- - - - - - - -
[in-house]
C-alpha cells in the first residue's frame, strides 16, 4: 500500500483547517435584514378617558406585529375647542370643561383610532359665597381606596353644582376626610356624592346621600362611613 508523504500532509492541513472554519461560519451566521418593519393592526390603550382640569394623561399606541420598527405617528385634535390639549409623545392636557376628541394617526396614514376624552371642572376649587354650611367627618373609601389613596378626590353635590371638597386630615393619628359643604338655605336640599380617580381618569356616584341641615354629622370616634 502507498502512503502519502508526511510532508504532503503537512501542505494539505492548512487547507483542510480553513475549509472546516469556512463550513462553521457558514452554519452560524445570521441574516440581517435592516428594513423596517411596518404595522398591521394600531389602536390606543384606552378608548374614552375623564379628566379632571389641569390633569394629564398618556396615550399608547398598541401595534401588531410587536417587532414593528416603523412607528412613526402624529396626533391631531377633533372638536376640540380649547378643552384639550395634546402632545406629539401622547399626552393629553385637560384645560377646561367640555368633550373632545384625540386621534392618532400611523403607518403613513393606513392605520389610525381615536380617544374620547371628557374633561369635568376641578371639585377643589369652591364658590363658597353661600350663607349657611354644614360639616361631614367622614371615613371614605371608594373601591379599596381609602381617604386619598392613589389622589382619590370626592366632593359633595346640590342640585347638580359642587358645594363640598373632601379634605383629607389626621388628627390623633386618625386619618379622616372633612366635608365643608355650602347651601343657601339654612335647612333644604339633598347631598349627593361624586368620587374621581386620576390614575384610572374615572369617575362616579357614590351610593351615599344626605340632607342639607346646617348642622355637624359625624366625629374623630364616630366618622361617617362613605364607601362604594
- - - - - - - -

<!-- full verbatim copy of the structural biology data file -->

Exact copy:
[in-house]
C-alpha cells in the first residue's frame, strides 16, 4: 500500500483547517435584514378617558406585529375647542370643561383610532359665597381606596353644582376626610356624592346621600362611613 508523504500532509492541513472554519461560519451566521418593519393592526390603550382640569394623561399606541420598527405617528385634535390639549409623545392636557376628541394617526396614514376624552371642572376649587354650611367627618373609601389613596378626590353635590371638597386630615393619628359643604338655605336640599380617580381618569356616584341641615354629622370616634 502507498502512503502519502508526511510532508504532503503537512501542505494539505492548512487547507483542510480553513475549509472546516469556512463550513462553521457558514452554519452560524445570521441574516440581517435592516428594513423596517411596518404595522398591521394600531389602536390606543384606552378608548374614552375623564379628566379632571389641569390633569394629564398618556396615550399608547398598541401595534401588531410587536417587532414593528416603523412607528412613526402624529396626533391631531377633533372638536376640540380649547378643552384639550395634546402632545406629539401622547399626552393629553385637560384645560377646561367640555368633550373632545384625540386621534392618532400611523403607518403613513393606513392605520389610525381615536380617544374620547371628557374633561369635568376641578371639585377643589369652591364658590363658597353661600350663607349657611354644614360639616361631614367622614371615613371614605371608594373601591379599596381609602381617604386619598392613589389622589382619590370626592366632593359633595346640590342640585347638580359642587358645594363640598373632601379634605383629607389626621388628627390623633386618625386619618379622616372633612366635608365643608355650602347651601343657601339654612335647612333644604339633598347631598349627593361624586368620587374621581386620576390614575384610572374615572369617575362616579357614590351610593351615599344626605340632607342639607346646617348642622355637624359625624366625629374623630364616630366618622361617617362613605364607601362604594